As God is infinite in His being, so He has many means through which His revelation could be mediated. God spoke through the dreams of a Joseph and a Daniel. Moses and Abraham saw Him "face to face." By the River Chebar, Ezekiel received apocalyptic visions. Unnamed writers were led of the Spirit to take extracts from the chronicles of Israelite and Judean kings or older epic literature such as the Book of the Wars of the Lord, or the Book of Jasher (Num. 21:14; Josh. 10:13; II Sam. 1:18). Law, history, poetry, prophecy, wisdom literature, sacred song and psalm—the Old Testament contains a library of books covering a variety of themes and forms. Hebrews declares that God used "divers manners" in revealing Himself to the fathers.
Looking to the Old Testament as the preparatory revelation of God, the Christian sees the final revelation in Christ. In contrast to the "sundry times" of the Old Testament, the author of Hebrews speaks of God's final revelation as made "in these last days" (1:2). The "last days" are the days prophesied in Old Testament Scripture. Jewish teachers frequently mentioned "the age to come" as the Messianic Age, the time when history finds its culmination in the appearance of the long awaited Messiah. The Epistle to the Hebrews asserts that the Messianic Age has come, the Messiah has appeared. Jesus is God's last word, and beyond Him nothing need be sought.
Prophets faithfully declared the Word of God, but Jesus was God incarnate. The Son is creator, revealer, and goal of the historical processes. He is the "heir of all things," because He is the Son of the Father to whom all things ultimately belong. The very kingdoms of this world are to become the kingdoms of our Lord and His Christ.
The Son is declared to be the "brightness" (1:3) of the glory of God. God's essential glory cannot be known to man. John writes, "No man hath seen God at any time." He hastens to add, however, "the only begotten son, which is in the bosom of the Father, he hath declared him" (John 1:18). Christ, the Son, is the visible outshining of God's glory. The invisible God can be seen and known in the Person of His Son. It was in the Person of the Son that God appeared to the patriarchs of Israel.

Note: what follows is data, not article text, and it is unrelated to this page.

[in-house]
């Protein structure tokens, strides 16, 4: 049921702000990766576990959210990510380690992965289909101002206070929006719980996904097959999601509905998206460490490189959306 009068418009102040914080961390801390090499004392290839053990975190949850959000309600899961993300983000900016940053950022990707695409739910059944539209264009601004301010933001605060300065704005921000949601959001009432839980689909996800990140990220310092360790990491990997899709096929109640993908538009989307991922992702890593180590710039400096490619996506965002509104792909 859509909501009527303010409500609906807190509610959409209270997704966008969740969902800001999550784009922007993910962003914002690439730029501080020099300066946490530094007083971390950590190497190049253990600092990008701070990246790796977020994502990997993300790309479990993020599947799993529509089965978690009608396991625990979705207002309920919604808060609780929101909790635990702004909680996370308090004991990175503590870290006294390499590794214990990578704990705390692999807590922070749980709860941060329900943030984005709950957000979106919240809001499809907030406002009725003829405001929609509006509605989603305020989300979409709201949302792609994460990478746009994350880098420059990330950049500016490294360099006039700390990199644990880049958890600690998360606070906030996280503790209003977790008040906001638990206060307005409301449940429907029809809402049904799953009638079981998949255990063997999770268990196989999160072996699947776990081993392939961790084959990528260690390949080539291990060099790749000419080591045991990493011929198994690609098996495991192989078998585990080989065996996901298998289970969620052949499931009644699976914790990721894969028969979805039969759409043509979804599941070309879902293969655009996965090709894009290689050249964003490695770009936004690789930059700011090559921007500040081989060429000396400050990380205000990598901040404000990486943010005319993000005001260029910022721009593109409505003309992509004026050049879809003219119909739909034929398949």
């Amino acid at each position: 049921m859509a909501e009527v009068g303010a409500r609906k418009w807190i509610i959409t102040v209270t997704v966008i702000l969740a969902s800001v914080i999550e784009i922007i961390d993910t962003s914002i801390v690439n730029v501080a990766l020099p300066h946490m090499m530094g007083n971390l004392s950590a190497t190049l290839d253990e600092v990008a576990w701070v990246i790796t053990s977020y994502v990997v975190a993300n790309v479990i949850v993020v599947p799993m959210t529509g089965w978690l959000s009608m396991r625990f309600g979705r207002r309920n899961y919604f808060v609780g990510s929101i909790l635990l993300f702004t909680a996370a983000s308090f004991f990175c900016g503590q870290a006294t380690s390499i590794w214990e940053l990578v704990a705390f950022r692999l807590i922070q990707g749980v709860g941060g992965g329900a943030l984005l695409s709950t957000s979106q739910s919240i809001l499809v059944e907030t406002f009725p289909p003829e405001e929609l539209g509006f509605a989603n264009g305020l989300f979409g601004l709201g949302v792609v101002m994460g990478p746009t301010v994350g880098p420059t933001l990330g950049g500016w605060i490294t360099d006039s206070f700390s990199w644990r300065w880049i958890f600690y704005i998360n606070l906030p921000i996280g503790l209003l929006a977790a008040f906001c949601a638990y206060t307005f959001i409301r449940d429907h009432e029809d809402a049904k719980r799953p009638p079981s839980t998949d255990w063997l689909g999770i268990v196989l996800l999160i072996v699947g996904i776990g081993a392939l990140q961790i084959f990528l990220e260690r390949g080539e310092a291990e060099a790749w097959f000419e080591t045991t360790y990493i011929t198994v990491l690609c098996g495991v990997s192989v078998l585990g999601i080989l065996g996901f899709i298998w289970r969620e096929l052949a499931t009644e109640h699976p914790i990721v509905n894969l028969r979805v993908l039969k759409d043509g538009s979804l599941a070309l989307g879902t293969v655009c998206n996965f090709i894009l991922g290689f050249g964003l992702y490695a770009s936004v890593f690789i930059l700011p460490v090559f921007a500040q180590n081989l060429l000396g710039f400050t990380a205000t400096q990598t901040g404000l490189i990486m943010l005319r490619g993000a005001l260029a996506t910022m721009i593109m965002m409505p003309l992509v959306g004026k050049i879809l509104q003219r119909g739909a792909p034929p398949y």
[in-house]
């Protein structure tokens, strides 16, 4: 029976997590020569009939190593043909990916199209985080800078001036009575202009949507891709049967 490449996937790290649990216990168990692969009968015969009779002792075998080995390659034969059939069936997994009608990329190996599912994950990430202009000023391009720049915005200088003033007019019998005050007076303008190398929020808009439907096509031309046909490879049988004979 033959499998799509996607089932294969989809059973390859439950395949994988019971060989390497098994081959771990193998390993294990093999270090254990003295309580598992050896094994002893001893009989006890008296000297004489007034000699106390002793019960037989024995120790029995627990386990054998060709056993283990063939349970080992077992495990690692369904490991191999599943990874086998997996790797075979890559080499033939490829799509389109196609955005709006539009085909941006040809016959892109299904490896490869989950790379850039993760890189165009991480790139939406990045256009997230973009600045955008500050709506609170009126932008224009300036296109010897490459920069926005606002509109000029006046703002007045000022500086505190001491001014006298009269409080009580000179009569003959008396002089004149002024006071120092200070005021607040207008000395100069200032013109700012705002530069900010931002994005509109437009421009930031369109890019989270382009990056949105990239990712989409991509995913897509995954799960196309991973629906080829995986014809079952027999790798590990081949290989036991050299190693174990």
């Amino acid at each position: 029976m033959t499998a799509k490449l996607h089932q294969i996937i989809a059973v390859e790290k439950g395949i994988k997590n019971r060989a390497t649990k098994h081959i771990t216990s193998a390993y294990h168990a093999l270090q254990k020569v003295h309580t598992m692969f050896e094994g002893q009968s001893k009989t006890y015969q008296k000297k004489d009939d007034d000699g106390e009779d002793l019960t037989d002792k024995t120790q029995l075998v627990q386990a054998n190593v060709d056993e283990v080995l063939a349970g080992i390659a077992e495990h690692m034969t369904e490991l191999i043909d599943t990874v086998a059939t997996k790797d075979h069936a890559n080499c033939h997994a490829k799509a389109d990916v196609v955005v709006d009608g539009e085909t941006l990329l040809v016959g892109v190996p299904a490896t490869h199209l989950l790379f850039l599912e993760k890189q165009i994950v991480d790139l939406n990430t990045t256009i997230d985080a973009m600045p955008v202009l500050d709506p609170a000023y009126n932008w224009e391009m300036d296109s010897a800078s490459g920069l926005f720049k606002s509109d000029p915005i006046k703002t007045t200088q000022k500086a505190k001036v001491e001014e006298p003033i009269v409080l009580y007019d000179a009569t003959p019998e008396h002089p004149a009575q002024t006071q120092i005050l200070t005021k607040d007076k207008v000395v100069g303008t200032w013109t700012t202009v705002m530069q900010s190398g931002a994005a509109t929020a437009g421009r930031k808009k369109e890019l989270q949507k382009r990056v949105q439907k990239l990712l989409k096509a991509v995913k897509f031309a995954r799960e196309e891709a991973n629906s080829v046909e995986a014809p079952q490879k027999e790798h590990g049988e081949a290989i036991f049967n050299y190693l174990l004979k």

Mankind exhibits a constant desire to "see" God. The heathen bowing before his idol is deluded into thinking that his is a real "image" of God. The desire is right, but the manifestation of it is wrong. God desires to be "seen," but He is only visible in the Person of Jesus, "the express image of his person."
Creation, providence, and redemption are attributed to the Son. He both "made the worlds" (1:2) and "upholds all things by the word of his power" (1:3). Both creation and redemption are described in Scripture as the work of the triune God. Hebrews 11:3 states, "Through faith we understand that the worlds were framed by the word of God." Paul writes that Jesus "is the image of the invisible God, the firstborn of every creature: for by him were all things created, that are in heaven, and that are in earth, visible and invisible, ... all things were created by him, and for him: and he is before all things, and by him all things consist" (Colossians 1:15-17).
The prophets had spoken of one who would Himself bear the iniquity of us all (Isa. 53:6). Hebrews states that this has been done, the Son having "by himself purged our sins" (1:3). This fact emphasizes the futility of man in his efforts to remove his own sins and of the Old Testament ordinances which had to be constantly repeated, bearing witness to their inability to "purge the conscience from dead works." Their value is not minimized. They were part of that Law, which was a pedagogue, leading men to see their need of Christ, the one Redeemer from sin.
The redemptive ministry of Christ formed a prelude to the glorification of the Son "on the right hand of the Majesty on high." Paul tells us that it was because Christ humbled Himself, becoming obedient unto death, even the death of the Cross, that the Father "highly exalted him" (Phil. 2:7-9). The preincarnate Christ had a glory with the Father "before the world was" (John 17:5). The crucified Messiah, however, has a new position with all power in Heaven and on earth committed unto Him (Matt. 28:18). This is reflected in the words of Psalm 110:1, "The Lord said unto my Lord, Sit thou on my right hand, until I make thine enemies thy footstool."
The Epistle to the Hebrews underscores the superiority of God's revelation in Christ to every other revelation, real or fancied. God has spoken in One who brought the worlds into being, became our suffering Saviour, and now is seated at the place of favor and authority, at the right hand of the Father. His message must be one which commands reverent respect and holy awe.
B. Christ's Superiority Over the Angels, 1:4-14
1. He is the Son, 1:4-6